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Comment: Re:Stereotypes usually have some kernal of truth (Score 3, Insightful) 669

by Michael Restivo (#27965679) Attached to: Does Dell Know What Women Want In a Laptop?
What I find most revealing in your comment, which I think other posters should think more carefully about, is:

that which society has tried to force on them

When a person resists the expectations of our culture's gender socialization, we consider that person unconventional, non-conformist, deviant, or something of the sort.

However, when a person adopts those gender expectations, we call that "natural."

cheers, Mike

Comment: Re:To Err is Human--to Persist is Microsoft? (Score 5, Insightful) 842

by Michael Restivo (#26784833) Attached to: Average User Only Runs 2 Apps, So Microsoft Will Charge For More
You make a good point about "starter Windows users" unintentionally running a lot of idle programs in the background. But why isn't the solution to design the OS to intelligently save and suspend those processes to free up resources? It seems like the paradigm of users being responsible for opening and closing programs is broken and outdated.

Cheers, Mike

Comment: Re:not smart (Score 1) 439

by Michael Restivo (#26607597) Attached to: Edit-Approval System Proposed For English-Language Wikipedia
I can only speak for myself, but the immediacy of seeing my contributions go live, so to speak, is very seductive and entices me to contribute more to the project. If the current model has been successful, it is because it attracts new members who may ultimately become wikiholics. Any new barriers to participation (even social-psychological ones, like I mentioned) might lower recruitment rates, making the community harder to sustain. At least that is my hypothesis.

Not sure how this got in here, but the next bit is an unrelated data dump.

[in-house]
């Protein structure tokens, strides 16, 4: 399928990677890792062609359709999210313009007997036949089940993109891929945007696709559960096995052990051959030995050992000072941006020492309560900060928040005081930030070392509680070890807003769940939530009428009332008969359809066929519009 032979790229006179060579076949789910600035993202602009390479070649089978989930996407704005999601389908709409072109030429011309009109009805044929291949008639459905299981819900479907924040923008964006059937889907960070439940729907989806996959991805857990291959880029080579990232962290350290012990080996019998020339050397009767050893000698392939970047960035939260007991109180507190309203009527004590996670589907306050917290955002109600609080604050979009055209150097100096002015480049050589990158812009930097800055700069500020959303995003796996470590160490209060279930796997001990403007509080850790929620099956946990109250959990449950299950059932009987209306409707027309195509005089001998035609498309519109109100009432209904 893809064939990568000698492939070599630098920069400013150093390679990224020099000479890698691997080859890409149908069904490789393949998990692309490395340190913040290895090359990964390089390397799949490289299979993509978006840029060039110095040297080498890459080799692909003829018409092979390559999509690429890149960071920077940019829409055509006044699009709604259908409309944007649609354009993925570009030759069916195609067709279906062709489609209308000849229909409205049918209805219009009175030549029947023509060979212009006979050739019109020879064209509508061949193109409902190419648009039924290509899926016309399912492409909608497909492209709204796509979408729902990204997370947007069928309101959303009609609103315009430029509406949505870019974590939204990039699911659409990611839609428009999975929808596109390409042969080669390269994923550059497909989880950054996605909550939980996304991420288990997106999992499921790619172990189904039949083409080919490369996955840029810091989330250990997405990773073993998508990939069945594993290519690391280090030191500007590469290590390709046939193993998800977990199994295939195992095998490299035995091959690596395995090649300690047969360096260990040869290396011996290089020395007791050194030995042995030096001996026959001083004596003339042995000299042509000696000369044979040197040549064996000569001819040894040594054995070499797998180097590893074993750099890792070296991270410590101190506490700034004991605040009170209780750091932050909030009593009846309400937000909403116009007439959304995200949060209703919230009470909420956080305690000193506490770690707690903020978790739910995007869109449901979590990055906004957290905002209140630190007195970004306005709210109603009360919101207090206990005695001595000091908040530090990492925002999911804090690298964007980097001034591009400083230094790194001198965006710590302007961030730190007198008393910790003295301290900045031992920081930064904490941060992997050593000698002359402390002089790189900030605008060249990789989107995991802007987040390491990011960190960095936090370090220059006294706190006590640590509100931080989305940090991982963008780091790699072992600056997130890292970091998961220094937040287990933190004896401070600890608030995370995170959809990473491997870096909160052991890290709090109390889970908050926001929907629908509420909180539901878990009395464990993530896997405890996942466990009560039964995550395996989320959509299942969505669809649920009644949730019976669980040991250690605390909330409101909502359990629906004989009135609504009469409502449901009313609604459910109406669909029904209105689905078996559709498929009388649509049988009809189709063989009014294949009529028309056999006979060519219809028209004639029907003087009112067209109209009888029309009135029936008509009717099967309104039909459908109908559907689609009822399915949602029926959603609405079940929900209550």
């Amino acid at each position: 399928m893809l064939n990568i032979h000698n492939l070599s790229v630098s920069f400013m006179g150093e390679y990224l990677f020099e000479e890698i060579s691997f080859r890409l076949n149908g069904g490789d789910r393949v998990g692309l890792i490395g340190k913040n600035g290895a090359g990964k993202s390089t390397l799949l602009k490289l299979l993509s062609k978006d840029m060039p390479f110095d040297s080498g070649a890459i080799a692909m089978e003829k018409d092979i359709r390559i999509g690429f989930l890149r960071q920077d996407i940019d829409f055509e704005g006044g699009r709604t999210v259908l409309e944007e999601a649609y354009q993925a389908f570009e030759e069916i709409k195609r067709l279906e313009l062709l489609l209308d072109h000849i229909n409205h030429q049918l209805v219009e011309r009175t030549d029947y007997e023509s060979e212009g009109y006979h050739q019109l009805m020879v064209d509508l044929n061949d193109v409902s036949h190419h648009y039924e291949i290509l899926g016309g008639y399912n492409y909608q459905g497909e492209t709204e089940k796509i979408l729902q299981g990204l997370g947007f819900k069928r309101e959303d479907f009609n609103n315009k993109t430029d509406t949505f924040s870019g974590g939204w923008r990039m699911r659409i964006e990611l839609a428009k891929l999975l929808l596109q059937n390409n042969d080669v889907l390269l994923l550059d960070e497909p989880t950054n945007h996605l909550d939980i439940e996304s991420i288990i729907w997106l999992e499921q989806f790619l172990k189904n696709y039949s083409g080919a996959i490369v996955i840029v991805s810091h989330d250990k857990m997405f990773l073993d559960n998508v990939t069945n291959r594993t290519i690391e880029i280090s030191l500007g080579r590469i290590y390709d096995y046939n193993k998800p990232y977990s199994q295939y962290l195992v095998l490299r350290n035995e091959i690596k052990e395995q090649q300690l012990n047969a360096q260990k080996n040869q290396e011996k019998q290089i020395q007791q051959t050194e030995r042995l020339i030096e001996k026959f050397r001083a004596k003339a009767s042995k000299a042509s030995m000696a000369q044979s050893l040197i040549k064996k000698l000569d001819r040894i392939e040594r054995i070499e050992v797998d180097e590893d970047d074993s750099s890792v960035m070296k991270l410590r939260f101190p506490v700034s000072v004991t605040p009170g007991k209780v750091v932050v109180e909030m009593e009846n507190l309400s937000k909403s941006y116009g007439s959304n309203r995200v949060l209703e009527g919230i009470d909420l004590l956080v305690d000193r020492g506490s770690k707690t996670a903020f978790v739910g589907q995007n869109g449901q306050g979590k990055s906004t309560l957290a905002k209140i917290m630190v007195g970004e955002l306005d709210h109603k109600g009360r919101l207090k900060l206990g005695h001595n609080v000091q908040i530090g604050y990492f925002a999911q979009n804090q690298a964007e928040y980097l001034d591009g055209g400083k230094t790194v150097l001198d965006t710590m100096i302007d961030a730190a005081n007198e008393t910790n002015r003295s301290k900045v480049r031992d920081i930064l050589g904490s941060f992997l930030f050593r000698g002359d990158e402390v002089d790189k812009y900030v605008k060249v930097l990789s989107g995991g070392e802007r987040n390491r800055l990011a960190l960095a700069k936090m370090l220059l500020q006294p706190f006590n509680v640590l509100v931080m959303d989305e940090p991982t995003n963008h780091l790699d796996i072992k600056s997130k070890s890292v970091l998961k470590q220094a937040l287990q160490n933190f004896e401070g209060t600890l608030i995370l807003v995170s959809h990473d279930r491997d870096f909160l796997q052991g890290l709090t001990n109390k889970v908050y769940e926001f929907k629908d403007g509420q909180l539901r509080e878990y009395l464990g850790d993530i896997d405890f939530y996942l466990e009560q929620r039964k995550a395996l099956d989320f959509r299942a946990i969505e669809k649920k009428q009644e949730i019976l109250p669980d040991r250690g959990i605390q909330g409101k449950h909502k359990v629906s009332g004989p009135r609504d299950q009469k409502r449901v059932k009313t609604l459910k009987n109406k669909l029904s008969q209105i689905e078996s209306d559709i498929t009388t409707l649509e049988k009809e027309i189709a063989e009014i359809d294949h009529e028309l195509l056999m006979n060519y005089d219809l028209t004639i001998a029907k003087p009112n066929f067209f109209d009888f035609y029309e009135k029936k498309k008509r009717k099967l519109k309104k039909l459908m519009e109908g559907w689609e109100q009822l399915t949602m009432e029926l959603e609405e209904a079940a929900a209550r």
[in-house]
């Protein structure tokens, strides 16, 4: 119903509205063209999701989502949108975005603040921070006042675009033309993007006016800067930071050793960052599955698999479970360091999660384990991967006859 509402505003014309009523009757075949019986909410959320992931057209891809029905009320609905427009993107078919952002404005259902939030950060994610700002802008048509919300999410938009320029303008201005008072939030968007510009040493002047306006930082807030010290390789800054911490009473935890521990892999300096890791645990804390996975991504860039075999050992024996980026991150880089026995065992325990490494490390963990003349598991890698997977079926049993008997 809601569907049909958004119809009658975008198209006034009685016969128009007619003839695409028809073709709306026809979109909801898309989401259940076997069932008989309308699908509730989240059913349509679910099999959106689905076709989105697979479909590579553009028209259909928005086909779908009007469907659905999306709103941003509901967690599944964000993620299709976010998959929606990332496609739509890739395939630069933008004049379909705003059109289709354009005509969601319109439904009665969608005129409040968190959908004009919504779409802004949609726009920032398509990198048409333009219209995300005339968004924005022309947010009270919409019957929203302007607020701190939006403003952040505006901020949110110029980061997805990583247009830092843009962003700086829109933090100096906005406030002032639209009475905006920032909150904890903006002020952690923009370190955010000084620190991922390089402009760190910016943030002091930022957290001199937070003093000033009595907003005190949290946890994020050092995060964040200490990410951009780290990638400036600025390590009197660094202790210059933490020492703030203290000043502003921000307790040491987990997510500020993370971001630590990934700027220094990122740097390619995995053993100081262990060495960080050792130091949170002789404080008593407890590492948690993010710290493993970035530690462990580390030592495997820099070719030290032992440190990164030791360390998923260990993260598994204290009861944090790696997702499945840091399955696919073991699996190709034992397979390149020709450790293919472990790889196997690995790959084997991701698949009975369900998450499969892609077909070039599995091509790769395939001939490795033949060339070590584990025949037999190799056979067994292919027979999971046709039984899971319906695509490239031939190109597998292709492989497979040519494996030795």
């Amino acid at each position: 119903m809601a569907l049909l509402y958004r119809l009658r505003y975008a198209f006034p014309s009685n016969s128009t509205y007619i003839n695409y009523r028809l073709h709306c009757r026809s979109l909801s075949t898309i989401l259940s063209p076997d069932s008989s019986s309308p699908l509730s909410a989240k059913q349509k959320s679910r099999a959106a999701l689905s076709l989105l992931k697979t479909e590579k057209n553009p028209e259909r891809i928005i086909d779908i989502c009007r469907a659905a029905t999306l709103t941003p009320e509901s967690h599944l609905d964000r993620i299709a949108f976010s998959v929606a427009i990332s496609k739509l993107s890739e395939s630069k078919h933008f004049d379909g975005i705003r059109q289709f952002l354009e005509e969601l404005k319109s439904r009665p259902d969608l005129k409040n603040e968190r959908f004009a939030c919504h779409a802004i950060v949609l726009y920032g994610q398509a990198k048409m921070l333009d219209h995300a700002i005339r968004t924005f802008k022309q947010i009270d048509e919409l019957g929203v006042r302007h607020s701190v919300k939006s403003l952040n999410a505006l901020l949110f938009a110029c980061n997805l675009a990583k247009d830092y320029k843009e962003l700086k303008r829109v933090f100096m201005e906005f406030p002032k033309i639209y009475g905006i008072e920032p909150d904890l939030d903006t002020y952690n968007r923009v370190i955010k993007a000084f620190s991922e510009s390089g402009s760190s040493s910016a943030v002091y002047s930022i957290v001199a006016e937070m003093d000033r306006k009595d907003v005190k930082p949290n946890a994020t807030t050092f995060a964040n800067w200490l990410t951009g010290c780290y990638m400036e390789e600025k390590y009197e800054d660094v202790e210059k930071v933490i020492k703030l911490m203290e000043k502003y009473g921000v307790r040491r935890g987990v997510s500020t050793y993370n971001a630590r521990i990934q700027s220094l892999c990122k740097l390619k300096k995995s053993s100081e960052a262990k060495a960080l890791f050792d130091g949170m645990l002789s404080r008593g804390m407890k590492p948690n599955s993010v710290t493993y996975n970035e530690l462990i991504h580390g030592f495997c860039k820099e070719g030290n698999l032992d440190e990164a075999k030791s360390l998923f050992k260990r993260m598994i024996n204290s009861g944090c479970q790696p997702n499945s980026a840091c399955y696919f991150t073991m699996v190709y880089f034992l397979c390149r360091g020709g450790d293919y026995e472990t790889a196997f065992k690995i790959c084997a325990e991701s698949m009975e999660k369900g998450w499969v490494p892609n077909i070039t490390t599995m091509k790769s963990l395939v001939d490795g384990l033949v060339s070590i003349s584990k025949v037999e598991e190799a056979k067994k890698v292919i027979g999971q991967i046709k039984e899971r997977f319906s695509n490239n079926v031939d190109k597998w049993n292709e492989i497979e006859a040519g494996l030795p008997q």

Cheers, Mike

Comment: Re:Will there be no wiki truths? (Score 3, Insightful) 439

by Michael Restivo (#26601787) Attached to: Edit-Approval System Proposed For English-Language Wikipedia

Flagged revisions do no more, and no less, than allow people to tag revisions which have been reviewed to be vandalism-free.

What about vandalism that's not so easy to spot? Like a subtle change to an article that (presumably) is not on a lot of people's watchlist? How would the FlaggedRev system handle these types of edits? Would it create tacit approval for these changes? Would it be difficult to revert them at a later time, since at that point the rv would itself look like vandalism? Just a thought.

Cheers, Mike

Cellphones

Security Flaw In Android Web Browser 59

Posted by timothy
from the more-information-would-be-nice dept.
r writes "The New York Times reports on a security flaw discovered in the new Android phones. The article is light on details, but it hints at a security hole in the browser, allowing for trojans to install themselves in the same security partition as the browser: 'The risk in the Google design, according to Mr. Miller, who is a principal security analyst at Independent Security Evaluators in Baltimore, lies in the danger from within the Web browser partition in the phone. It would be possible, for example, for an intruder to install software that would capture keystrokes entered by the user when surfing to other Web sites. That would make it possible to steal identity information or passwords.'"

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